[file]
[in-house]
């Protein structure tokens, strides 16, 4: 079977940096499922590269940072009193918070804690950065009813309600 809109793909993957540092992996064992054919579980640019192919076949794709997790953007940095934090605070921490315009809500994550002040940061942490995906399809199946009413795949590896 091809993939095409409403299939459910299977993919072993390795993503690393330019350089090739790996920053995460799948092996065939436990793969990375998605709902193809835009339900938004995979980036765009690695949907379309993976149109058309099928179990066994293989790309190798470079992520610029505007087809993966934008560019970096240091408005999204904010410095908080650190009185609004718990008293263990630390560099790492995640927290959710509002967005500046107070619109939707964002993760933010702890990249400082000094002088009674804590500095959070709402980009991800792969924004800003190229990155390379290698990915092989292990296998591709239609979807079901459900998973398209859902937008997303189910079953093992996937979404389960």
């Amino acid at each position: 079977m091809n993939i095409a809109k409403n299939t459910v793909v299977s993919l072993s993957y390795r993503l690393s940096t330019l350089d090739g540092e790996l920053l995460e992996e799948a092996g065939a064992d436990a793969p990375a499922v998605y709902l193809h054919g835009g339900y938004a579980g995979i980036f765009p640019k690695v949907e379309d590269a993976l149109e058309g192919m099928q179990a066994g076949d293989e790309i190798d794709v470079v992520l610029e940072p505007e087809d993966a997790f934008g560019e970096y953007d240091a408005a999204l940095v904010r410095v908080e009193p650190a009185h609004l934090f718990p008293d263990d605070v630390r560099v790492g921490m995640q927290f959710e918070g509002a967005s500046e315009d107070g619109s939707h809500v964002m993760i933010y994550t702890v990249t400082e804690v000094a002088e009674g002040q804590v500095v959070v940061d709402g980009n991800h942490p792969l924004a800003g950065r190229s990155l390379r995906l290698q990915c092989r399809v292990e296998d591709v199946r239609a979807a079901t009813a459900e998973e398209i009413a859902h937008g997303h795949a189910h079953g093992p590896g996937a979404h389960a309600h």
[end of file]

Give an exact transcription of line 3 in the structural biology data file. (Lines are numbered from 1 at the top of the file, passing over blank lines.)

């Amino acid at each position: 079977m091809n993939i095409a809109k409403n299939t459910v793909v299977s993919l072993s993957y390795r993503l690393s940096t330019l350089d090739g540092e790996l920053l995460e992996e799948a092996g065939a064992d436990a793969p990375a499922v998605y709902l193809h054919g835009g339900y938004a579980g995979i980036f765009p640019k690695v949907e379309d590269a993976l149109e058309g192919m099928q179990a066994g076949d293989e790309i190798d794709v470079v992520l610029e940072p505007e087809d993966a997790f934008g560019e970096y953007d240091a408005a999204l940095v904010r410095v908080e009193p650190a009185h609004l934090f718990p008293d263990d605070v630390r560099v790492g921490m995640q927290f959710e918070g509002a967005s500046e315009d107070g619109s939707h809500v964002m993760i933010y994550t702890v990249t400082e804690v000094a002088e009674g002040q804590v500095v959070v940061d709402g980009n991800h942490p792969l924004a800003g950065r190229s990155l390379r995906l290698q990915c092989r399809v292990e296998d591709v199946r239609a979807a079901t009813a459900e998973e398209i009413a859902h937008g997303h795949a189910h079953g093992p590896g996937a979404h389960a309600h």